If professional researchers and fund selectors struggle to provide value for money, asks Graham Bentley, how likely are model portfolio providers, with fewer resources, to offer more value?
Adviser actively managed model portfolios - and providers' multi-manager multi-asset funds - may not be providing investors with value for money. This uncomfortable implication is one of the less publicised issues raised in the FCA's Asset Management Market Study (MS15/2.2). It is likely to be the subject of a wider review once the final MS15 report is published later in 2017.
The additional charges generated by layers of investment management are a concern for the regulator, with many points of charge leakage along the investment management and advice value chain.
These additional tiers of management purport to add value - ostensibly to deliver additional risk-adjusted returns net of the associated additional fees, through fund selection and or asset allocation. The justification for adding layers of management is the belief there are individuals who can consistently identify future exceptional fund performance.
It is virtually axiomatic no single fund management group can excel across all equity and bond sectors. Consequently, a whole-of-market, ‘unfettered' approach to fund selection appears to make sense. This belief drives platform design towards a whole-of-market approach. A wider pool of available funds means you can build a ‘Real Madrid' portfolio, populated with best fund manager players - the best bond manager, best small cap equity manager and so forth.
Selectivity, however, comes at a cost.
Funds of funds, by definition, exhibit double-charging. That is to say, they have their own ongoing charges figure (OCF) and - currently undisclosed - transaction charges and, in turn, the funds they buy have their own charges.
Some funds of funds are fettered - in other words, the ‘parent' fund only buys funds within its own group. As you might expect, these funds buy their own funds at a hefty discount. Consequently, the headline OCF does not appear too different from a directly invested multi-asset fund.
Many advisers consider these funds to be inferior to their unfettered counterparts. Yet those unfettered funds are investing in the funds of their competitors and, consequently, they do not benefit from the same degree of discount - they have a higher cost as a result.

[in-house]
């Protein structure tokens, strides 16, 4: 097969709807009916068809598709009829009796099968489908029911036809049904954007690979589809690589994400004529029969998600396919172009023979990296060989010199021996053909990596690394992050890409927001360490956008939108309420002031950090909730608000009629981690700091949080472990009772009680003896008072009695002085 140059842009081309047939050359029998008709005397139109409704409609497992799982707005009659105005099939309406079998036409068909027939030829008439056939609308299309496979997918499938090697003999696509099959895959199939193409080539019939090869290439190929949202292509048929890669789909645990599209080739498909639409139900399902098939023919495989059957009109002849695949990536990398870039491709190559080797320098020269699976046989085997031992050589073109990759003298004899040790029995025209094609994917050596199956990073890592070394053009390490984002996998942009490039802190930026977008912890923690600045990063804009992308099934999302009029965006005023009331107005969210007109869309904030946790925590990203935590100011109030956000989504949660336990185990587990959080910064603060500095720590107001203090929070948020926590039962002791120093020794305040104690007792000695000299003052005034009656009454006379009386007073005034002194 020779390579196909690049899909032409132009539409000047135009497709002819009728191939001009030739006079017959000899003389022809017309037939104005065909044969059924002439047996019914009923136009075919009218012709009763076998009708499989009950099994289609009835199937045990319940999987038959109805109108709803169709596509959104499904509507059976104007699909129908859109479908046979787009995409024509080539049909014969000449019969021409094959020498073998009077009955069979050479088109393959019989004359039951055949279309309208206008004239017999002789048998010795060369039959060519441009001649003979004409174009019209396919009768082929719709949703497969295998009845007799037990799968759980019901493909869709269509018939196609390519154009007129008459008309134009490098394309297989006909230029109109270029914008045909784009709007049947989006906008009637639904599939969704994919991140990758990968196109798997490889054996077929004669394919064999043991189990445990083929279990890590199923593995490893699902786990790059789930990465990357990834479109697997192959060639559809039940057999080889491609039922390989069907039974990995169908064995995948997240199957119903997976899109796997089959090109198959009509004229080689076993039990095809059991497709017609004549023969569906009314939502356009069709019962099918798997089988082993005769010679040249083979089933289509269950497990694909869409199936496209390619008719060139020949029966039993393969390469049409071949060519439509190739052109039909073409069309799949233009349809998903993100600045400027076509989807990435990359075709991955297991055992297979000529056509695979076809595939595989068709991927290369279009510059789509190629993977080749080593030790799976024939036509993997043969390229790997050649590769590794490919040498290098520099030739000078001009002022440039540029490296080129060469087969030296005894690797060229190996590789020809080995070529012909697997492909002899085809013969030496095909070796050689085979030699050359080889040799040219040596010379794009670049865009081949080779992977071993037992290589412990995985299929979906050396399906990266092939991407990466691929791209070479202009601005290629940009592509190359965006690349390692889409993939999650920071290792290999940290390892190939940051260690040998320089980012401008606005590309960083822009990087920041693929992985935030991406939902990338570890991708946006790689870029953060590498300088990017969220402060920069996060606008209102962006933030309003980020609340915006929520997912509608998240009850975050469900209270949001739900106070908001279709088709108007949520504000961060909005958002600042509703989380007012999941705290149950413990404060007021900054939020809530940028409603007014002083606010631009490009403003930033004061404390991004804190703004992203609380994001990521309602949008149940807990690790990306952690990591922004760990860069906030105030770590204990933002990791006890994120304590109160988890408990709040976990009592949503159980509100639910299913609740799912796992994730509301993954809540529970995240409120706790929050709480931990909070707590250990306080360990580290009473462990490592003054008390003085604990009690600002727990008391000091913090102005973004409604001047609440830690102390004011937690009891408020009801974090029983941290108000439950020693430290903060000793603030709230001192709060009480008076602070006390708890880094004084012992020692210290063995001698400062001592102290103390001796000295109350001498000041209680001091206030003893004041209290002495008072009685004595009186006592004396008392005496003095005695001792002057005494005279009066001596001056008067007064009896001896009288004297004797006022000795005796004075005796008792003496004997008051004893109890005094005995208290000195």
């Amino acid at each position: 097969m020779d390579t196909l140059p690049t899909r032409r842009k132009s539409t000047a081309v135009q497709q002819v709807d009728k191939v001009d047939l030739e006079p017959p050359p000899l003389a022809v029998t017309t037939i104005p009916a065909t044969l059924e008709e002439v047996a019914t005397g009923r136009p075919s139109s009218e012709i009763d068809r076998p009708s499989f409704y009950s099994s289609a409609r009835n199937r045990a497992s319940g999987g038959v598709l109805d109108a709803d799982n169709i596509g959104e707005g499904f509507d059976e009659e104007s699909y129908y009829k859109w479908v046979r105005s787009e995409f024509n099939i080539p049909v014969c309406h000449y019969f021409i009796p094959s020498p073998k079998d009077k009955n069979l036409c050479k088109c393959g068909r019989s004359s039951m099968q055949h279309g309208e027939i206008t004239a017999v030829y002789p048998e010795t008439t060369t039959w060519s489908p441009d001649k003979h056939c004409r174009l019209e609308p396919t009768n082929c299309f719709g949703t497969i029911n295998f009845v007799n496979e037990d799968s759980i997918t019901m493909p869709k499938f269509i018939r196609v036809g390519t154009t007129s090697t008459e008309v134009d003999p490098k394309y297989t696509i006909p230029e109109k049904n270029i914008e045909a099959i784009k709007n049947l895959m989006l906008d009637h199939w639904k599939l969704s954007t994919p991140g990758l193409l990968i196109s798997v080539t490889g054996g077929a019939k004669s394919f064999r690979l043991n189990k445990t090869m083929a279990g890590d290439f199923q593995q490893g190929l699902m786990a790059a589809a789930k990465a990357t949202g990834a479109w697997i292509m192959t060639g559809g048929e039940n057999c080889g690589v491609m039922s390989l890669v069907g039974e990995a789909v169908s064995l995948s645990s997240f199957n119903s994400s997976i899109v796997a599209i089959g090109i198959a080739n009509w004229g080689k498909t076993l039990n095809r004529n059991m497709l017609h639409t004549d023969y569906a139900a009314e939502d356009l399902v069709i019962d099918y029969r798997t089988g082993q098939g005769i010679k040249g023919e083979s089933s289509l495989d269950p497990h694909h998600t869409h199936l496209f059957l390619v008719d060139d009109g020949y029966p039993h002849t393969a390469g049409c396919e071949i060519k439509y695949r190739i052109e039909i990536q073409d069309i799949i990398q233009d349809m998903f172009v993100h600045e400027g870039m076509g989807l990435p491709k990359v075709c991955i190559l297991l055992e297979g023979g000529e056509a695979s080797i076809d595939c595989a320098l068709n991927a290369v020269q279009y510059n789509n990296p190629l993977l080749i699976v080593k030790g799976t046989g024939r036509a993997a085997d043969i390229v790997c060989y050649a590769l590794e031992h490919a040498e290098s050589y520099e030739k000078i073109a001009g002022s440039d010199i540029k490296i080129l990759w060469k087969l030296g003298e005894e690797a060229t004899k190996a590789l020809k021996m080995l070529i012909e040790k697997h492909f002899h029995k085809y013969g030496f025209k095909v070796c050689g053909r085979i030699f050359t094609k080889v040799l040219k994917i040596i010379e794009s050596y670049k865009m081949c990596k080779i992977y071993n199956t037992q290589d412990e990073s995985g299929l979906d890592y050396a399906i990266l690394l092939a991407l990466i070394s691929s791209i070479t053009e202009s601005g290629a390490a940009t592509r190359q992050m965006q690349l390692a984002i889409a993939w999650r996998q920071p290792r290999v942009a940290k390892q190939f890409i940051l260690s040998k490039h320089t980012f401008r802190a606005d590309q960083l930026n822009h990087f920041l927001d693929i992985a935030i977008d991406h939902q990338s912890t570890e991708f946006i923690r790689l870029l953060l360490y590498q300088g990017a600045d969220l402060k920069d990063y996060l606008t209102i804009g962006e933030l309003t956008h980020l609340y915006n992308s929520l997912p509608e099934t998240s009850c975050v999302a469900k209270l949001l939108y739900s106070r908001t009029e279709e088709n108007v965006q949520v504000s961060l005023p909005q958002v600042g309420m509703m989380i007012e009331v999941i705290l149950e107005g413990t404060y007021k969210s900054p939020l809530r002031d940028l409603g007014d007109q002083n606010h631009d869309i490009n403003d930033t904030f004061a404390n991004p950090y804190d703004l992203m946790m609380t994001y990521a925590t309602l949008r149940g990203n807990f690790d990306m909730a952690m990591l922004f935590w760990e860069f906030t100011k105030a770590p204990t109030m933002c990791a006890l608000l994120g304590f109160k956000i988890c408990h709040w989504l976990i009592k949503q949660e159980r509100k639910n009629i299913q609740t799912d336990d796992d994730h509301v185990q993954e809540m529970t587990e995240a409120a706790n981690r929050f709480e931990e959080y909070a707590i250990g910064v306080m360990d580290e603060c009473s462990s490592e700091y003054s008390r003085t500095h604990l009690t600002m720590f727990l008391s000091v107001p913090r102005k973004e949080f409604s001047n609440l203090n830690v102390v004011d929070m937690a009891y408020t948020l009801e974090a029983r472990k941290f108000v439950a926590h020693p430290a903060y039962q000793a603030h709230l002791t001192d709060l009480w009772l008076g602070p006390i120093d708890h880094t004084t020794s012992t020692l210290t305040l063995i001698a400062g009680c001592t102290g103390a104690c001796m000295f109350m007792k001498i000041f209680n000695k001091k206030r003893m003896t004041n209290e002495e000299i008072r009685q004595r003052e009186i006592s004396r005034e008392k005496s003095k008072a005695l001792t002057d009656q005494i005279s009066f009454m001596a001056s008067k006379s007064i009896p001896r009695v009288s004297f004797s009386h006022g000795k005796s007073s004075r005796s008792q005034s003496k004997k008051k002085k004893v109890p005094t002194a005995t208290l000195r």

In the UK, for many years, fund researchers - whether independent or within an adviser practice - have tended to look at their most available fund pool, which would be the Investment Association. There are around 3,600 funds listed, covering the world's equity and bond markets. The value of fund selection today is, however, much harder to demonstrate.
In an information-rich environment, price anomalies are harder to detect. The US market is probably the most efficient, and the data tell us it is the most difficult market from which to extract exceptional, index-beating returns.
The IA North American sector offers 110 funds with a three-year track record. Most of these are managed within one square mile in the City of London. Of those, only two funds (from Old Mutual and Fidelity) have outperformed the index for each of the last three years to 9th March this year. Researchers with limited resources, fishing in this small pool for exceptional performance, are unlikely to add value over an S&P tracker.
According to GAM's head of fund research Kier Boley, the equivalent sector in the US has more than 1000 ‘all cap' funds available. Managers are spread across the US, and not just focused on the East and West coasts. These managers are often ‘under the radar' and, moreover, do not have retail funds available that funds of funds can access.
More puddle than pond
Those businesses with greater resources and assets can negotiate access by persuading these managers to open a retail fund. Businesses with that degree of ‘clout' are the exception. These opportunities are not available to the average adviser and discretionary fund manager (DFM). Their fishing area is rather more puddle than pool.
Analysis of the UK multi-manager, multi-asset sector exposes this starkly. Bearing in mind these asset manager fund selectors are the pick of the crop, it is disappointing to note that on a risk-adjusted, ‘like-for-like' basis, passive versions of these fund ranges tend to provide higher returns per unit of risk.
Perhaps more surprisingly, where the stables further include both fettered and unfettered ranges, unfettered versions are statistically no more likely to outperform than the cheaper fettered versions. In 2016, 75% of these ranges saw superior returns from fettered versions versus multi-manager. Over five years, on average the degree of superiority was around the same figure.
Actively managed multi-asset funds were on average 0.26% more expensive than their fettered cousins. This underlines the impact and importance of costs and begs the question - are unfettered funds or portfolios worth paying for? Do these full-time selectors exhibit skill that provides value for money relative to that additional charge?
Most starkly, if ‘professional' researchers and fund selectors struggle to provide value for money, how likely are advisers, with limited resources, to provide more value while adding yet more costs? The DFM and advisory model portfolio industry may have its work cut out to persuade the regulator otherwise …
Graham Bentley is managing director of investment consultancy gbi2. You can read more of his columns here
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